Imagine the UK government has made an emergency announcement, after extensive consultation with employers, employees, students, and civil servants, writes Joe Gill.
The Government has made a decision that transcends party politics and, instead, focuses on the welfare of the British people.
That welfare is being undermined by a dramatic ebbing of investment flows, and forward indicators point to a consistently underperforming economy, which will lead to a rise in unemployment and a fall in living standards.
The decision is to abandon the Brexit process, revert to existing trade arrangements, and announce a snap general election.
What do you think would happen, if such a black swan event occurred?
My guess is that sterling would go through the roof and UK stocks would rocket.
A vast range of companies and employers would rush to make announcements that they were reversing decisions to leave Britain.
Stalled investment programmes would be triggered and accompanied by a slew of jobs.
The North would have a major obstacle to its devolved government removed.
The UK consumer would quickly get its mojo back and turn around the loss of confidence that has been evident for over a year.
Of course, no-one in the political or media bubble that surrounds Westminster would attach an iota of credibility to such an event unfolding.
Instead, the stock answer about ‘Brexit being Brexit’ will be rolled out to fend off any suggestion of a radical change.
Rather than stick with factual analysis, the English chattering classes will revert to the verbal wash of barbs and insults that do nothing for the lives of people who are without power.
The former British prime minister, John Major, was brilliant on this topic a couple of weeks ago.
His palpable anger had nothing to do with his own standing or earnings.
It is 100% connected to his deep-felt belief that people of low income, the so-called working classes, are the ones that will suffer most from Brexit. His emotion was compounded by his direct involvement in the Good Friday Agreement, which took enormous investment by the UK, and delicate international co-operation, to secure peace for the first time in a generation.
Mr Major, Tony Blair, and Gordon Brown are all former recent leaders of Great Britain and all of them think Brexit is an unmitigated disaster.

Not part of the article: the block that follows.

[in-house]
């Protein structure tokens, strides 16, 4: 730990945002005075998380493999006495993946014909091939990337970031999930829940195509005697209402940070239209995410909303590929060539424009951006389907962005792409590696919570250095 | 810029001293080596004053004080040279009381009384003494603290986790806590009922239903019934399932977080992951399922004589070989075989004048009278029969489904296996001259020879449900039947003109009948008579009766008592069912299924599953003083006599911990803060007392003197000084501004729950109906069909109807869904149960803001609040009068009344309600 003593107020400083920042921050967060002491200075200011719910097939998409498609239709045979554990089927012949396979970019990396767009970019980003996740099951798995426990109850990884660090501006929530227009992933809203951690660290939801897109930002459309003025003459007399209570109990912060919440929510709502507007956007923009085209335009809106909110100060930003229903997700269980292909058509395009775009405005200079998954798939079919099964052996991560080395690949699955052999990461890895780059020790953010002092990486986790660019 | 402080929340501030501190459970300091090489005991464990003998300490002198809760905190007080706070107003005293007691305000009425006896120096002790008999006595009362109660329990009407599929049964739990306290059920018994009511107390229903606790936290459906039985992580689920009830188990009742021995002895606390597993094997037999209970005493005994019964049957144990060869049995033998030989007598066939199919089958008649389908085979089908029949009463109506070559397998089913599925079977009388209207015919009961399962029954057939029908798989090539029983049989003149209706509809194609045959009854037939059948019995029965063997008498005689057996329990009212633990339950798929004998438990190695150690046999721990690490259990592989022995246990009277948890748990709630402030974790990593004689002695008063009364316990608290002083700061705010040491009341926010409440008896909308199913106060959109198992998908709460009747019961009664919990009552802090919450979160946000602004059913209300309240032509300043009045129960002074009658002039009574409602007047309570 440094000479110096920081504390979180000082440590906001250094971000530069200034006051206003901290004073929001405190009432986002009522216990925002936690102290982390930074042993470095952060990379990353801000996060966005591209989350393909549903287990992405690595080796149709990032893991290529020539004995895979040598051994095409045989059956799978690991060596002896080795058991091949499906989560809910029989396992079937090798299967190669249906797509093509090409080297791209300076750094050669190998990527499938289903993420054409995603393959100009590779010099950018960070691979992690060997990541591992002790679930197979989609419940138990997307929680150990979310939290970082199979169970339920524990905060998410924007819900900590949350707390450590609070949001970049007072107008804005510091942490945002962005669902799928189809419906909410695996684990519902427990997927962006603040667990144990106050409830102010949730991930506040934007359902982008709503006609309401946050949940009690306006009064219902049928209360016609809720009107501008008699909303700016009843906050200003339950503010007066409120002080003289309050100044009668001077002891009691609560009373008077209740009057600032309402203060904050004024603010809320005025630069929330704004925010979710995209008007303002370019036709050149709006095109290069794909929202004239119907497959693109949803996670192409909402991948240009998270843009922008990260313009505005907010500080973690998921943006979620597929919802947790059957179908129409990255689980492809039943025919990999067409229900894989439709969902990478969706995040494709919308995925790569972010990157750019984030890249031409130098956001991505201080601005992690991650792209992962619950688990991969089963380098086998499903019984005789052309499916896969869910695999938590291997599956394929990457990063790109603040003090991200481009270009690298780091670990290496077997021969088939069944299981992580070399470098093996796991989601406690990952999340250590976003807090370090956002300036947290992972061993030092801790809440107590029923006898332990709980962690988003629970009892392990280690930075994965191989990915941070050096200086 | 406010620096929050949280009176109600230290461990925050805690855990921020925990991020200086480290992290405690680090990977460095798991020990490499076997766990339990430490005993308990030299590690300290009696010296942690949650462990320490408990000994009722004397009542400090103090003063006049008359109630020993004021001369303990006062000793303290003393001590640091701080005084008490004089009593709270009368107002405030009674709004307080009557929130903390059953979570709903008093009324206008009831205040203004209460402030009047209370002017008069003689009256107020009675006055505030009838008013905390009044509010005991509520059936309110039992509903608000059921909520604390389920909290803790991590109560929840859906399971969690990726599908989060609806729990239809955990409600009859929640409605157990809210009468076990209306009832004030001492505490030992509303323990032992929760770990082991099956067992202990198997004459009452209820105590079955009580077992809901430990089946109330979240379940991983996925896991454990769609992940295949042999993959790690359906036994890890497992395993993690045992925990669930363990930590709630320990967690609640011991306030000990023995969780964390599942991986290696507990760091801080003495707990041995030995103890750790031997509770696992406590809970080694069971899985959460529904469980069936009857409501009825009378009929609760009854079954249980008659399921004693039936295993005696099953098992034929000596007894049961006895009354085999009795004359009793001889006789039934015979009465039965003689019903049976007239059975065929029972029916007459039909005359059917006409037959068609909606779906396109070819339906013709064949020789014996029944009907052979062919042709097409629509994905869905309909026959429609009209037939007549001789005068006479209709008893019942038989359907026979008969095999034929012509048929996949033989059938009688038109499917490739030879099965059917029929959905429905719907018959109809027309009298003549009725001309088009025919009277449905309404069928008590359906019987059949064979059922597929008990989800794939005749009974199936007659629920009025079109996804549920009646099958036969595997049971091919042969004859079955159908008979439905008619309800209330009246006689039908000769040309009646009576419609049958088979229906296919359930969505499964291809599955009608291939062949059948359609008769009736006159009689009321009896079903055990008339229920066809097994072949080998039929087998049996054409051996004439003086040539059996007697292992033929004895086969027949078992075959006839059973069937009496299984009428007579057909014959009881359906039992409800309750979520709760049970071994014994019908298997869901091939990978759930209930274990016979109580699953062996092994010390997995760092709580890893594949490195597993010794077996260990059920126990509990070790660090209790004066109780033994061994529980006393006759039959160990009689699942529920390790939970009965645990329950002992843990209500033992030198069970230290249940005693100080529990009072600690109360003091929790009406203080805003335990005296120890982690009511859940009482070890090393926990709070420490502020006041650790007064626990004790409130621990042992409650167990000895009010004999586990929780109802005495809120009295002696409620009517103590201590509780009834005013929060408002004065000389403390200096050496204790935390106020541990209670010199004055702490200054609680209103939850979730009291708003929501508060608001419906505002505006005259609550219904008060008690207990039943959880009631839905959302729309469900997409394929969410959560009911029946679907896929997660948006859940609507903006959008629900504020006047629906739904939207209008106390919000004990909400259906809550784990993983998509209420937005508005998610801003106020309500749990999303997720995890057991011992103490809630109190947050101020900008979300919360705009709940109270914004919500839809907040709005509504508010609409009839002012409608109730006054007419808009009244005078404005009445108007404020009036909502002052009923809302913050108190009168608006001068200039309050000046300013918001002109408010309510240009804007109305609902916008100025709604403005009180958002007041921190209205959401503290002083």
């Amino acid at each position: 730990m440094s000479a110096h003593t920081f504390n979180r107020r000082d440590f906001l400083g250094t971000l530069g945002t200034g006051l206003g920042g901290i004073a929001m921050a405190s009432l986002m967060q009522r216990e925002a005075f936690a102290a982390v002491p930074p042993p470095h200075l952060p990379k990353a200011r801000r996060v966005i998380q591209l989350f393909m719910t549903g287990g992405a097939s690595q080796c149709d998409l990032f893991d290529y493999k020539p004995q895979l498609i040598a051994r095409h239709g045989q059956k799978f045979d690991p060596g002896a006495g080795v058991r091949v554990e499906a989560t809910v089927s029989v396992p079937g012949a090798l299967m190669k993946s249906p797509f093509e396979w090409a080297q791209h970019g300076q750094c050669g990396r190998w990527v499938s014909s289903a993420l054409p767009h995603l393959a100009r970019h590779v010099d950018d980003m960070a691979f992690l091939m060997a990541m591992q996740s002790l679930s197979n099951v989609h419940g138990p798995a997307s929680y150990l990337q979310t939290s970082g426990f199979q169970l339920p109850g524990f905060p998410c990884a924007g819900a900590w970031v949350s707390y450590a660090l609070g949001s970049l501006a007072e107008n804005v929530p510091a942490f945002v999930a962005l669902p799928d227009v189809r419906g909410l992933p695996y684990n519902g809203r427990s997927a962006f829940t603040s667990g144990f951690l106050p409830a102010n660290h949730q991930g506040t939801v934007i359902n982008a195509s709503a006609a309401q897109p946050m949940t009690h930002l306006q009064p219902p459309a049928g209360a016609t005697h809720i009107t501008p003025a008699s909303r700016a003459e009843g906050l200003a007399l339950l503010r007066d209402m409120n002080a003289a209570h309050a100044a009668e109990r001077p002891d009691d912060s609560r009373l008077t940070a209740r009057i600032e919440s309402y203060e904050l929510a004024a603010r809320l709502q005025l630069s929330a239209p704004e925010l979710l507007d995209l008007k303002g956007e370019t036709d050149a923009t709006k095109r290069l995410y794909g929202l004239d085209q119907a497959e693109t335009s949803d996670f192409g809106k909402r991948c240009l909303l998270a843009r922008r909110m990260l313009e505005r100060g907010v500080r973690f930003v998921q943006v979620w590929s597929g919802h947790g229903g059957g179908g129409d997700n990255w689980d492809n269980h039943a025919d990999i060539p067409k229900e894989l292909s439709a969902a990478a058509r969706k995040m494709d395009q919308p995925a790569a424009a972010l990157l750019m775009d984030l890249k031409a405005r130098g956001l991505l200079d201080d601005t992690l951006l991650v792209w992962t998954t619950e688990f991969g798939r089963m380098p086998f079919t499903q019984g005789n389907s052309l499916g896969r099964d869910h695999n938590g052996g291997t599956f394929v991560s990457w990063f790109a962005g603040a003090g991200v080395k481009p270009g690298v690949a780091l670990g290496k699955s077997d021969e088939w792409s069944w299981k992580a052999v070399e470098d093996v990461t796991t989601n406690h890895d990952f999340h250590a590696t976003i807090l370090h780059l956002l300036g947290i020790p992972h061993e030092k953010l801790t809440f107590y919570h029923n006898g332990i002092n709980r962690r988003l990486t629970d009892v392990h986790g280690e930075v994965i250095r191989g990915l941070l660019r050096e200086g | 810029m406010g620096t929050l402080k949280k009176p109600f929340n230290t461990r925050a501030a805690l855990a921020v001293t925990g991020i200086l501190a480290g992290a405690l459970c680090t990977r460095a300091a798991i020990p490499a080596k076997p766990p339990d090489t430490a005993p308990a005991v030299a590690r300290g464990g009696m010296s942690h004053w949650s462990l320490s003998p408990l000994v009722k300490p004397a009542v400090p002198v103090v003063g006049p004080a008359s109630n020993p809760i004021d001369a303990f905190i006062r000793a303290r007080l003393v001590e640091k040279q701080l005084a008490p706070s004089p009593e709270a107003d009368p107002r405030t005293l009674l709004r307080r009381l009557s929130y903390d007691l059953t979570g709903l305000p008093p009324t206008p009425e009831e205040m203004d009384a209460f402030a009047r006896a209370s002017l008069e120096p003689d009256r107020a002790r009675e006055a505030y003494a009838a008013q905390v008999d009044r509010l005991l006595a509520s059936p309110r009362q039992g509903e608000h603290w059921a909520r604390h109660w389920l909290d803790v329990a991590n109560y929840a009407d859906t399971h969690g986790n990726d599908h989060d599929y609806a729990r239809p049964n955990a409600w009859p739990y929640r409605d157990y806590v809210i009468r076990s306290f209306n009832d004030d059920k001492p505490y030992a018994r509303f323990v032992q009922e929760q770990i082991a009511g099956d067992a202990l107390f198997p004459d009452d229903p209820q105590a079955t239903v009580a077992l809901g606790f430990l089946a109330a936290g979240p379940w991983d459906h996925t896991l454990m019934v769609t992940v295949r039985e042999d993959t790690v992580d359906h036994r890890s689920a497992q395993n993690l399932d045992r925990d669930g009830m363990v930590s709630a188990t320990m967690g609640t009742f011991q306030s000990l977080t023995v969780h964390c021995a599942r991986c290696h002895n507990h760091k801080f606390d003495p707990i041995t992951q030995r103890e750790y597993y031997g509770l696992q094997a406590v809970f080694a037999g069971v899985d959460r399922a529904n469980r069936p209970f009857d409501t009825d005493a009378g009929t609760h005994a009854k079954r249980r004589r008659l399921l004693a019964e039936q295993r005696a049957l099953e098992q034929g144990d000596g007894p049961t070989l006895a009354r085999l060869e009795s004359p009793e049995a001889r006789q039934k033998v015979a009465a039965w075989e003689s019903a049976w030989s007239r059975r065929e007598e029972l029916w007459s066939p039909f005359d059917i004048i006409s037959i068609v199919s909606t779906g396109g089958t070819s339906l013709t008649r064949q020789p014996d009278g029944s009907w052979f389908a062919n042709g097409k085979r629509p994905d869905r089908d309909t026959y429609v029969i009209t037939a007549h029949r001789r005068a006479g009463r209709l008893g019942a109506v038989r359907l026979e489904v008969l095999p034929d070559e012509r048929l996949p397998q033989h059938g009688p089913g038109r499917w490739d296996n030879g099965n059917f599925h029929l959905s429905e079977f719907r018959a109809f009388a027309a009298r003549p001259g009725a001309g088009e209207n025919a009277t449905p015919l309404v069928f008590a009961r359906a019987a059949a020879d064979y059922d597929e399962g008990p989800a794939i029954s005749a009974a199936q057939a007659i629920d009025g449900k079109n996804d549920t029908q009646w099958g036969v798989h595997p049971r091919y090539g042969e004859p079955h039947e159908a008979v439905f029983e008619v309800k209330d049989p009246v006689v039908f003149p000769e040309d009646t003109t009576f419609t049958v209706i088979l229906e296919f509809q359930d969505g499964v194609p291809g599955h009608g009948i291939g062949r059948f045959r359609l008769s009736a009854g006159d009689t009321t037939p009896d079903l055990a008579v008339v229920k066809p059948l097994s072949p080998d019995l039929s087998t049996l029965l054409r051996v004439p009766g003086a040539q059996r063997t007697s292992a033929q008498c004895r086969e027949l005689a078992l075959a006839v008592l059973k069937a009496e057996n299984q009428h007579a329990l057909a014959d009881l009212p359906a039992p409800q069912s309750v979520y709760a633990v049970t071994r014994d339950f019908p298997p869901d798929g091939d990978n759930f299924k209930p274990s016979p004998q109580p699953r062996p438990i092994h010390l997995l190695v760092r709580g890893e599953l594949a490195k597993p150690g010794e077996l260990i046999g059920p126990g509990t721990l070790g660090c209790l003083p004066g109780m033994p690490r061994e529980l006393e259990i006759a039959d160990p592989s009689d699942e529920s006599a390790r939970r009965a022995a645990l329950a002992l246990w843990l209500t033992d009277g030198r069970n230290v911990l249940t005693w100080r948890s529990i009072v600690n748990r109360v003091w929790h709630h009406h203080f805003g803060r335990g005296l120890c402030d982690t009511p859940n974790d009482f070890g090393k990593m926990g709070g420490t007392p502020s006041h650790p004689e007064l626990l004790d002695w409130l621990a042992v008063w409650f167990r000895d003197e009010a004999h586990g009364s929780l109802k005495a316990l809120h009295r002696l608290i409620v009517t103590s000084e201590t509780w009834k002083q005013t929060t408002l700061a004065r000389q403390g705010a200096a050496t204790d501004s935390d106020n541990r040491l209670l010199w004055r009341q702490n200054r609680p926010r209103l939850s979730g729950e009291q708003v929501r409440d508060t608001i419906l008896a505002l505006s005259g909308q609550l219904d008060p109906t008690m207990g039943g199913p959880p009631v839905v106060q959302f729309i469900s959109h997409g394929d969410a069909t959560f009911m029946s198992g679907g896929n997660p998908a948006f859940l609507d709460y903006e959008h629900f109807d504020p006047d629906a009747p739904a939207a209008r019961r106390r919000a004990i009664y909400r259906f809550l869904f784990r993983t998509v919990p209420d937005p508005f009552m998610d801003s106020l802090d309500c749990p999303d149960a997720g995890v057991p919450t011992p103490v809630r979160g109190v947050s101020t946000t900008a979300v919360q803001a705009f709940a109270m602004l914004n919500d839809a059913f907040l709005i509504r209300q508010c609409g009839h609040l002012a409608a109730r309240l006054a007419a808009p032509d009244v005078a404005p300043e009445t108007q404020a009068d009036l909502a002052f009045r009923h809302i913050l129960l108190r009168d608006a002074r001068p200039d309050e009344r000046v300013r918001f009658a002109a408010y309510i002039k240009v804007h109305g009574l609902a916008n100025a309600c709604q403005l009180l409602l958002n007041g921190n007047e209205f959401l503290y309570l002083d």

Against that pantheon of political achievement have a look at the characters who are most enthused by Brexit.
Ask yourself how much of the honest, decent character of Britain they really represent.
After World War One, there was a cliche circulating about “lions being led by donkeys” to describe the slaughter of young men caused by headless political leadership.
Any study of UK history reveals the horrific decapitation of an entire generation, by a political decision taken in the halls of Westminster to join a war.
That episode is a clear example that the outcome of decisions taken by democratic institutions is not always a good thing for an individual society.
The idea that one decision cannot be changed, in the wake of facts and detached analysis, is a bogus concept, perpetrated by those who pursue a result, no matter how bad the consequences.
Brexit has become a bore fest in many minds, because it has gone on for so long.
It is easier, now, to shrug shoulders and let the process take its natural course, one that will rip the UK out of its most valuable trading bloc and create a phalanx of obstacles to free trade.
Trade unions detest Brexit. Employers are more politically nuanced, but are making decisions that remove existing and future jobs from Britain.
If those who represent people who work and people who employ are against this process, how much longer can the politicians who supposedly represent them in a democracy carry on?
- Joe Gill is director of corporate broking with Goodbody Stockbrokers. His views are personal.
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